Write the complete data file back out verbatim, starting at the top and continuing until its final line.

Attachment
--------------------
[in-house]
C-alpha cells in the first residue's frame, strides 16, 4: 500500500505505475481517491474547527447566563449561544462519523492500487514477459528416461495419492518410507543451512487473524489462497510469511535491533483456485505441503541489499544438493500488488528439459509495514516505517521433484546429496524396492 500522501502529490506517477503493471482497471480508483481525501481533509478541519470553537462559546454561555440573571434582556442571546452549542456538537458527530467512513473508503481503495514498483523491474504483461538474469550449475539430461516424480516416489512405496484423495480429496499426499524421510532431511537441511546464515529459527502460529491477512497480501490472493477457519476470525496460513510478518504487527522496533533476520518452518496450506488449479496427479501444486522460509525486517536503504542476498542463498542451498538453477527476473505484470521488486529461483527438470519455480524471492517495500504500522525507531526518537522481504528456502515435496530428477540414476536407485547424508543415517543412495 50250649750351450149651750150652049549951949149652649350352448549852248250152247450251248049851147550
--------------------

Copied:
[in-house]
C-alpha cells in the first residue's frame, strides 16, 4: 500500500505505475481517491474547527447566563449561544462519523492500487514477459528416461495419492518410507543451512487473524489462497510469511535491533483456485505441503541489499544438493500488488528439459509495514516505517521433484546429496524396492 500522501502529490506517477503493471482497471480508483481525501481533509478541519470553537462559546454561555440573571434582556442571546452549542456538537458527530467512513473508503481503495514498483523491474504483461538474469550449475539430461516424480516416489512405496484423495480429496499426499524421510532431511537441511546464515529459527502460529491477512497480501490472493477457519476470525496460513510478518504487527522496533533476520518452518496450506488449479496427479501444486522460509525486517536503504542476498542463498542451498538453477527476473505484470521488486529461483527438470519455480524471492517495500504500522525507531526518537522481504528456502515435496530428477540414476536407485547424508543415517543412495 50250649750351450149651750150652049549951949149652649350352448549852248250152247450251248049851147550